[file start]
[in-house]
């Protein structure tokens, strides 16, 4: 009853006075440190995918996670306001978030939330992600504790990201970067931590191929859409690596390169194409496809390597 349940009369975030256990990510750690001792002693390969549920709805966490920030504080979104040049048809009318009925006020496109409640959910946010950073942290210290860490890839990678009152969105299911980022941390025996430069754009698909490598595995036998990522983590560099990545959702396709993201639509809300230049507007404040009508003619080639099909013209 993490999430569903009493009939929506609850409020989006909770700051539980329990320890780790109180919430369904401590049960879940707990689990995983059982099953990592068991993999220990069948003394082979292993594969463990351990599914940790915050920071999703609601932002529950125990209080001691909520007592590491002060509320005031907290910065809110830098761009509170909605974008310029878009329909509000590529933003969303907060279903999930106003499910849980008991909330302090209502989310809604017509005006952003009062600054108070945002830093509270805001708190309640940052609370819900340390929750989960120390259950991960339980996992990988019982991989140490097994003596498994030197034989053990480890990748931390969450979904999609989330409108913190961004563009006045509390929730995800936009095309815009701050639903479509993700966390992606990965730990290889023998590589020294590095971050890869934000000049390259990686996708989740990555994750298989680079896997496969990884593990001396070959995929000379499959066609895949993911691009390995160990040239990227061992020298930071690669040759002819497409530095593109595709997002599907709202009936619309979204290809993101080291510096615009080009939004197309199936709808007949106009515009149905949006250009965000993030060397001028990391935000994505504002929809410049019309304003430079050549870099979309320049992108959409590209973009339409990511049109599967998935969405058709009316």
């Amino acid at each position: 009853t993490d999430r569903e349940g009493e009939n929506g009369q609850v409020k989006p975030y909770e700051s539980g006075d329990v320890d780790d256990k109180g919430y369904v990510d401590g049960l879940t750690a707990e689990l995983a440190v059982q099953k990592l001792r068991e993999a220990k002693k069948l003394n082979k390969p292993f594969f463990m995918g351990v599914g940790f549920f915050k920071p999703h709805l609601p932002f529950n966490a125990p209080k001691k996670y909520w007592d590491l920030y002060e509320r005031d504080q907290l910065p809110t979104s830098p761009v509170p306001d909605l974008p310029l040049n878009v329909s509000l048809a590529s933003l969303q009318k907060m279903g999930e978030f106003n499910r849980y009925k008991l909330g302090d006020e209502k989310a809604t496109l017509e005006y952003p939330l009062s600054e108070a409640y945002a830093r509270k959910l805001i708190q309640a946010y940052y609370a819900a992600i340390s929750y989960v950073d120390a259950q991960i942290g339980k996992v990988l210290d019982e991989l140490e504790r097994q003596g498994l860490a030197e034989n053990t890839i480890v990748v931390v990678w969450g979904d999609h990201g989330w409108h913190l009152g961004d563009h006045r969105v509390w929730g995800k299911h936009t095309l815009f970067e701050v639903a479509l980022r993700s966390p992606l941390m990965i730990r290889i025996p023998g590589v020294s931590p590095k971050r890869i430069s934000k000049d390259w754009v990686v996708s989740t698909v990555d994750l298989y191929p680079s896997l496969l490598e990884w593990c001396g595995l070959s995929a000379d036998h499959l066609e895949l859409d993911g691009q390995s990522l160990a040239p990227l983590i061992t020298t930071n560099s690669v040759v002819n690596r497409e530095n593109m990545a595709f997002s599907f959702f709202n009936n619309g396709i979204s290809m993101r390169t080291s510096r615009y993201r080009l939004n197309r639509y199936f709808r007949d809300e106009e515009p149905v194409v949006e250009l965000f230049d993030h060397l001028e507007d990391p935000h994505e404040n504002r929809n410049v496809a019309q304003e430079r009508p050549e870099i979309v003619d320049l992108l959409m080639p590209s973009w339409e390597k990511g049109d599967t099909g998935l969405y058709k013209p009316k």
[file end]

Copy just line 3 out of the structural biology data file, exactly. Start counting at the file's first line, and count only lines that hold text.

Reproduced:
């Amino acid at each position: 009853t993490d999430r569903e349940g009493e009939n929506g009369q609850v409020k989006p975030y909770e700051s539980g006075d329990v320890d780790d256990k109180g919430y369904v990510d401590g049960l879940t750690a707990e689990l995983a440190v059982q099953k990592l001792r068991e993999a220990k002693k069948l003394n082979k390969p292993f594969f463990m995918g351990v599914g940790f549920f915050k920071p999703h709805l609601p932002f529950n966490a125990p209080k001691k996670y909520w007592d590491l920030y002060e509320r005031d504080q907290l910065p809110t979104s830098p761009v509170p306001d909605l974008p310029l040049n878009v329909s509000l048809a590529s933003l969303q009318k907060m279903g999930e978030f106003n499910r849980y009925k008991l909330g302090d006020e209502k989310a809604t496109l017509e005006y952003p939330l009062s600054e108070a409640y945002a830093r509270k959910l805001i708190q309640a946010y940052y609370a819900a992600i340390s929750y989960v950073d120390a259950q991960i942290g339980k996992v990988l210290d019982e991989l140490e504790r097994q003596g498994l860490a030197e034989n053990t890839i480890v990748v931390v990678w969450g979904d999609h990201g989330w409108h913190l009152g961004d563009h006045r969105v509390w929730g995800k299911h936009t095309l815009f970067e701050v639903a479509l980022r993700s966390p992606l941390m990965i730990r290889i025996p023998g590589v020294s931590p590095k971050r890869i430069s934000k000049d390259w754009v990686v996708s989740t698909v990555d994750l298989y191929p680079s896997l496969l490598e990884w593990c001396g595995l070959s995929a000379d036998h499959l066609e895949l859409d993911g691009q390995s990522l160990a040239p990227l983590i061992t020298t930071n560099s690669v040759v002819n690596r497409e530095n593109m990545a595709f997002s599907f959702f709202n009936n619309g396709i979204s290809m993101r390169t080291s510096r615009y993201r080009l939004n197309r639509y199936f709808r007949d809300e106009e515009p149905v194409v949006e250009l965000f230049d993030h060397l001028e507007d990391p935000h994505e404040n504002r929809n410049v496809a019309q304003e430079r009508p050549e870099i979309v003619d320049l992108l959409m080639p590209s973009w339409e390597k990511g049109d599967t099909g998935l969405y058709k013209p009316k």